Alzheimer’s Tied To Body Mass; Migraines On Rise

Science: Body weight has an astounding impact on brain function and ultimately Alzheimer’s disease according to a new brain imaging study in the Journal of Alzheimer’s Disease. All regions of brain activity lose activity and blood flow with a higher BMI. Scientists analyzed 35,000 functional neuroimaging scans to measure blood flow and brain activity. The temporal and parietal lobes, hippocampus, posterior cingulate gyrus and precuneus areas of the brain are vulnerable to Alzheimer’s disease and were found to have reduced blood flow among the spectrum of weight classification from normal to overweight, obese and morbidly obese. This is a distressing statistic considering that 72% of Americans are overweight and 42% are obese.

Sports: 1 in 4 U.S. parents whose children in high school play sports hope their child will become a professional athlete one day, a study showed, but among families with household incomes of less than $50,000 annually, the number is higher, like 4 in 10. “It’s good to hope and have a goal, but it has to be realistic and sometimes hope to a 15 year old feels more pressure,” says Andy Lohr, a retired swim and track coach from New Hamphire.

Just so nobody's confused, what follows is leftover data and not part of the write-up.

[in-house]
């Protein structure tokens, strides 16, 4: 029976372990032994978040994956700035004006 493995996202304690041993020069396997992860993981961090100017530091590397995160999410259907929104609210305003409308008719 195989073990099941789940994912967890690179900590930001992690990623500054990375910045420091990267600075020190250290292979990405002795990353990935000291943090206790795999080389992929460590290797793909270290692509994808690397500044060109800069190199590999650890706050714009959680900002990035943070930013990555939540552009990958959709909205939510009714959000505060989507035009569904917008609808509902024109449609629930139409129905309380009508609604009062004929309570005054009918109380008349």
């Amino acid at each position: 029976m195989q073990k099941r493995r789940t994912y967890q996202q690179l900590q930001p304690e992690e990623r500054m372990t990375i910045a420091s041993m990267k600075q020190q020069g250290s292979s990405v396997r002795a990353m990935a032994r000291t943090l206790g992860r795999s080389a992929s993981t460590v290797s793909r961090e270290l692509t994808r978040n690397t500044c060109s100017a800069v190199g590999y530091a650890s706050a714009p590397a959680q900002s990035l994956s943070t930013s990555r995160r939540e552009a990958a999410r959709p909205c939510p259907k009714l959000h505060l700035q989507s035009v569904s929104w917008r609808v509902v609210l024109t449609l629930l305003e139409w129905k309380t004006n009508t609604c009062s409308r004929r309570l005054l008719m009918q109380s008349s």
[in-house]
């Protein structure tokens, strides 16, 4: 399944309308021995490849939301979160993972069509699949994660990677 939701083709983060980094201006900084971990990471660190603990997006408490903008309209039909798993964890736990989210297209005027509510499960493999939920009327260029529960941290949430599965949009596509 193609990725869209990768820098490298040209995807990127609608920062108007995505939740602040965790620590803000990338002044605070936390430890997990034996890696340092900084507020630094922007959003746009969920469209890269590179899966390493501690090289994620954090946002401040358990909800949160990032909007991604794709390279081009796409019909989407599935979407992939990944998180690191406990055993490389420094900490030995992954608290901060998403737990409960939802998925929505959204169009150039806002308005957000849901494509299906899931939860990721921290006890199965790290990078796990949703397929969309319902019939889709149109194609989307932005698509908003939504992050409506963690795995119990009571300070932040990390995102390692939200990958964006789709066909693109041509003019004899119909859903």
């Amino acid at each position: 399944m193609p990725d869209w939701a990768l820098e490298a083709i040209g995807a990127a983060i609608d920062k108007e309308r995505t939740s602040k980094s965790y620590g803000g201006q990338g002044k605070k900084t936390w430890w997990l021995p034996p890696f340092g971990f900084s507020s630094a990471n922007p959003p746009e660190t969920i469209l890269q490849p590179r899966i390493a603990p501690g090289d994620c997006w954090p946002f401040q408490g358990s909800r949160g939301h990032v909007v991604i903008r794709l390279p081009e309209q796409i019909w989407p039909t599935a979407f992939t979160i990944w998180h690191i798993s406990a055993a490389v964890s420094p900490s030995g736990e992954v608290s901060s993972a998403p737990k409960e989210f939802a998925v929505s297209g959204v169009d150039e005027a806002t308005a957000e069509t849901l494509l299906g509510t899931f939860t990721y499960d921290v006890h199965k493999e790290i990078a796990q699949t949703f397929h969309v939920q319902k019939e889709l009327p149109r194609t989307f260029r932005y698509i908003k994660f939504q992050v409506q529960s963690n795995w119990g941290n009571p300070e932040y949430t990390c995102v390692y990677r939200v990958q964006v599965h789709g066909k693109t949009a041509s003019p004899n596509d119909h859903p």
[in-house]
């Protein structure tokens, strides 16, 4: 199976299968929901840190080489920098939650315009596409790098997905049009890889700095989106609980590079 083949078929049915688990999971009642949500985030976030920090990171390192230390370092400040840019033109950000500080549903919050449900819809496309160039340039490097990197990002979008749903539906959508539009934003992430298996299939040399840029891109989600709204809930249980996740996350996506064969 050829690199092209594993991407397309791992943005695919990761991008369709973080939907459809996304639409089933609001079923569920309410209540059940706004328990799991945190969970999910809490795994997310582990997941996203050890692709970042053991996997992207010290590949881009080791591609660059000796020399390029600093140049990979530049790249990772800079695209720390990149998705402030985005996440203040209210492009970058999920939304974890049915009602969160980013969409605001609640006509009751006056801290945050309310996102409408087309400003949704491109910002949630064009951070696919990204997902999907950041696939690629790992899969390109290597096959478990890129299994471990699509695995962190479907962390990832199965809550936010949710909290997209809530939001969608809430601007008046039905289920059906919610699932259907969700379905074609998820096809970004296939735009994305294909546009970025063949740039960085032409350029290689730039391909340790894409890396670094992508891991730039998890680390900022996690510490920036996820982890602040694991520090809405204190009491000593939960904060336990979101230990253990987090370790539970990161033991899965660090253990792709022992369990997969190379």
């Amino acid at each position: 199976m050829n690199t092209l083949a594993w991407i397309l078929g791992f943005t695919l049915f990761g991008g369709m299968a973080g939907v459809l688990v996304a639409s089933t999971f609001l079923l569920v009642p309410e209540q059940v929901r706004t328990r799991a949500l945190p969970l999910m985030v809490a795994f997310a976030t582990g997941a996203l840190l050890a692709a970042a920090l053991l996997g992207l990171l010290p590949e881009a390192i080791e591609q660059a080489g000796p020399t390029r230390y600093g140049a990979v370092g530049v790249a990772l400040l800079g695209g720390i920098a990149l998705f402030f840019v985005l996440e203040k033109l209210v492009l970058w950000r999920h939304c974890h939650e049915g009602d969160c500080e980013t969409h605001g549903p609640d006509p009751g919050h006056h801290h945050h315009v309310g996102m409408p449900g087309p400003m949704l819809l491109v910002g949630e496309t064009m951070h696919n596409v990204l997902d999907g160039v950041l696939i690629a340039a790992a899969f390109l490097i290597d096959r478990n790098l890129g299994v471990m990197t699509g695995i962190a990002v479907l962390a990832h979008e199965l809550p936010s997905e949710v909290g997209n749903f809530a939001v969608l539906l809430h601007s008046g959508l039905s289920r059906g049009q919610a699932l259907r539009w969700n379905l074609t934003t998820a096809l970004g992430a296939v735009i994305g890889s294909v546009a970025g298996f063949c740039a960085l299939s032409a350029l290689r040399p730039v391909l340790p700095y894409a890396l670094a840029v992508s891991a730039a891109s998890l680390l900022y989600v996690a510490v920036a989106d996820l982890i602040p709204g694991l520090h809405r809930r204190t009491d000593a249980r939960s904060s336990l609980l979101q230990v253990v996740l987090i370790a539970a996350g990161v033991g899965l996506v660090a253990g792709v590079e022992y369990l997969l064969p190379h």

Policy: Health insurers are beginning to pay more for mental health counseling and reduce burdens on clinicians. In Washington state, insurer Regence Blue Cross Blue Shield has just stopped requiring pre-approval for autism treatment known as applied behavioral analysis while in Massachusetts the insurer is increasing what it pays to child psychiatrists by 50%.

Perspective: Migraines are a growing problem since March, says Paola Sandroni, a Mayo Clinic neurologist. “We have been seeing an uptick in functional disorders like this due to worsening anxiety, feeling limited in ability to do what we all enjoy that typically works as a great venting mechanism.” A chronic migraine patient experiences pain for over 1 year while kids of migraine-sufferers are 90% likely to be affected.

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